Melasma is caused by different exposure factors affecting genetically predisposed individuals. Thus, genetics is one of the most important causes of hyperpigmentation, as demonstrated by its occurrence within families (40–60%) [14][15]. Almost 279 genes are involved in the development of melasma [16][17].

    In melanocytes and keratinocytes, the binding of oestrogen to its receptors can activate the tyrosinase and MITF pathways. Sex steroids increase the transcription of the DCT and TYR genes, thereby promoting melanogenesis in normal human melanocytes. Other studies have shown an oestrogen-induced increase in the mRNA expression of tyrosinase, TYRP1 and TYRP2, as well as increased activity of tyrosinase in normal human melanocytes [18][19]. The oestrogen-mediated upregulation of PDZ domain-containing protein (PDZK1) stimulates melanosome transfer to melanocytes and increases MITF and TYR expression in melanocytes [20].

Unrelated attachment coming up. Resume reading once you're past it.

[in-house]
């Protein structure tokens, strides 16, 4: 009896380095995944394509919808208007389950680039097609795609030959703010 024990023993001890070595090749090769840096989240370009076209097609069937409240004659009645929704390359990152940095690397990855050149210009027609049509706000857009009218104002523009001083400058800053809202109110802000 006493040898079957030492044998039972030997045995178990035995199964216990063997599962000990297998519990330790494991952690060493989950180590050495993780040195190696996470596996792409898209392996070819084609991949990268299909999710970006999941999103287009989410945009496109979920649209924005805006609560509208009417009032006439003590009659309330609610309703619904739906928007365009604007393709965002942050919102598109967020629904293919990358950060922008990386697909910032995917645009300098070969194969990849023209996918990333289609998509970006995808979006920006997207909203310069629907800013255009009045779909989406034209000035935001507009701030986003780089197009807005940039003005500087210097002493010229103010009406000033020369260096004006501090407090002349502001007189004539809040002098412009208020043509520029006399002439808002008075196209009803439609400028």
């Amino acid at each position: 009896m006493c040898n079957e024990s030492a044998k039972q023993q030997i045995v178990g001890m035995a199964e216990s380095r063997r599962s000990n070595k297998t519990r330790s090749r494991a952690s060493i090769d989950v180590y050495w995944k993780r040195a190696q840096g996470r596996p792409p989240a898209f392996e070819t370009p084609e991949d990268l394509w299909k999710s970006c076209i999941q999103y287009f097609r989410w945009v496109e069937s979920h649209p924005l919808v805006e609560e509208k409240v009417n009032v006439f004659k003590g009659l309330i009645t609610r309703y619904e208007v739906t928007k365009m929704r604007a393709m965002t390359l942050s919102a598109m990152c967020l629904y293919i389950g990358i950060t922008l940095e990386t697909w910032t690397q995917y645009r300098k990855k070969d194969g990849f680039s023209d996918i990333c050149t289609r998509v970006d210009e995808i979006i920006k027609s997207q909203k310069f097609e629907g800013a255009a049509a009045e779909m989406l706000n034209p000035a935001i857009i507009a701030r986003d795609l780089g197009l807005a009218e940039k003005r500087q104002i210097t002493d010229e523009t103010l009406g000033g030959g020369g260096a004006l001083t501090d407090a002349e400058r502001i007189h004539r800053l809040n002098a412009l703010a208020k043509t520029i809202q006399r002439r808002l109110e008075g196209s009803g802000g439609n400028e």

Wnt signalling plays a critical role in melanocyte development, melanogenesis and dendritogenesis [15]. The presence of Wnt ligands prevents β-catechin degradation, which stimulates MITF. WIF-1 is an important secreted antagonist of Wnt signalling. It inhibits Wnt signalling by preventing the binding of the ligands to their cell surface receptors [4]. WIF-1 downregulation occurs in dermal fibroblasts and epidermal keratinocytes of melasma lesions, stimulating the melanogenesis and melanosome transfer. Although WIF-1 is not expressed in melanocytes [21], one study has reported the upregulation of WIF-1 in melasma skin lesions [17].

    4. Treatments and Future Perspectives

    Arbutin, a natural tyrosinase inhibitor and HQ derivative, has been used in the treatment of melasma in combination with lasers or ellagic acid, as well as in hydrogel masks, all without undesirable side effects, thus demonstrating less toxicity than HQ [22][23]. It competitively and reversibly binds to tyrosinase without affecting the mRNA transcription of tyrosinase [24]. Deoxyarbutin, a synthetic derivative of arbutin, is a safer and effective skin-lightening agent, with similar inhibitory effects on tyrosinase activity as those of HQ and arbutin [25][26][27][28].

    Azelaic acid is a saturated dicarboxylic acid used as a treatment for skin pigmentation in several conditions such as acne and rosacea due to its anti-inflammatory property [22]. It was described that azelaic acid may directly or indirectly inhibit tyrosinase through the reduction in intracellular thioredoxin which inhibits tyrosinase by forming a bys-cysteinate inhibitors complex [29].